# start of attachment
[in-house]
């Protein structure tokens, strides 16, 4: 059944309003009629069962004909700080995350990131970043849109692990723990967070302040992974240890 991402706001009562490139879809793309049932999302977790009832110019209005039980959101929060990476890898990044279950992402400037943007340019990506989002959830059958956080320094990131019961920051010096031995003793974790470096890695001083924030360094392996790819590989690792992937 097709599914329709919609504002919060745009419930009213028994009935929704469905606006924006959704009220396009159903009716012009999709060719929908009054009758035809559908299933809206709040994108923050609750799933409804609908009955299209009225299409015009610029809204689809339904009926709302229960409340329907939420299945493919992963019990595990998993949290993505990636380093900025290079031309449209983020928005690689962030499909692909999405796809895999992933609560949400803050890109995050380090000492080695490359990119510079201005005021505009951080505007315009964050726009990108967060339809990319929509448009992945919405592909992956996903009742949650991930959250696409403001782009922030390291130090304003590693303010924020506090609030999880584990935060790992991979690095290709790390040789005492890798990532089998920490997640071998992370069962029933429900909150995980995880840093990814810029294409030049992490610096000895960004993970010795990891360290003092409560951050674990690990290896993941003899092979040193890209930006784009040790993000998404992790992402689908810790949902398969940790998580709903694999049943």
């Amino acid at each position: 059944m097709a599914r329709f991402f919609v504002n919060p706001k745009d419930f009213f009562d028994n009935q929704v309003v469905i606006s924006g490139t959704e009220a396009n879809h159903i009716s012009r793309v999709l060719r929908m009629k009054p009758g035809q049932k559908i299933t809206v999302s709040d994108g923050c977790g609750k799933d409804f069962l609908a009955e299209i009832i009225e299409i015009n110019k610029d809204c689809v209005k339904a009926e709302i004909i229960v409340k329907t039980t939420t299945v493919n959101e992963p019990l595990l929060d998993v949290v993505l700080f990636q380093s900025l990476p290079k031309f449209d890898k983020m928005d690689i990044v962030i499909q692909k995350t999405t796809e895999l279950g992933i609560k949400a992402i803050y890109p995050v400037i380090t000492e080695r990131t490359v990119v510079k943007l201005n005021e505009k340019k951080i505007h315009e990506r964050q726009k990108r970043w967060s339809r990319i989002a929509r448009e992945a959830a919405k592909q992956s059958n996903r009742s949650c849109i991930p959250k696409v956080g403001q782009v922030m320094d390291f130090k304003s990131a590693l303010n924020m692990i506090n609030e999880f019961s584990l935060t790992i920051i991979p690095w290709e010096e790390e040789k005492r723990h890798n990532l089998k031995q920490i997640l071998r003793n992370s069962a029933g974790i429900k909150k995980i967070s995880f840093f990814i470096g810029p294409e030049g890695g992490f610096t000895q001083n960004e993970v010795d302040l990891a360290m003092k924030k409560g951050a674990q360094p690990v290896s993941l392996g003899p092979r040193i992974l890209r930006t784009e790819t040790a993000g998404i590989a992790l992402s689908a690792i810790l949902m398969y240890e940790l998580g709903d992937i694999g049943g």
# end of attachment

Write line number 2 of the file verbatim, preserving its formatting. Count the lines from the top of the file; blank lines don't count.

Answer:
């Protein structure tokens, strides 16, 4: 059944309003009629069962004909700080995350990131970043849109692990723990967070302040992974240890 991402706001009562490139879809793309049932999302977790009832110019209005039980959101929060990476890898990044279950992402400037943007340019990506989002959830059958956080320094990131019961920051010096031995003793974790470096890695001083924030360094392996790819590989690792992937 097709599914329709919609504002919060745009419930009213028994009935929704469905606006924006959704009220396009159903009716012009999709060719929908009054009758035809559908299933809206709040994108923050609750799933409804609908009955299209009225299409015009610029809204689809339904009926709302229960409340329907939420299945493919992963019990595990998993949290993505990636380093900025290079031309449209983020928005690689962030499909692909999405796809895999992933609560949400803050890109995050380090000492080695490359990119510079201005005021505009951080505007315009964050726009990108967060339809990319929509448009992945919405592909992956996903009742949650991930959250696409403001782009922030390291130090304003590693303010924020506090609030999880584990935060790992991979690095290709790390040789005492890798990532089998920490997640071998992370069962029933429900909150995980995880840093990814810029294409030049992490610096000895960004993970010795990891360290003092409560951050674990690990290896993941003899092979040193890209930006784009040790993000998404992790992402689908810790949902398969940790998580709903694999049943």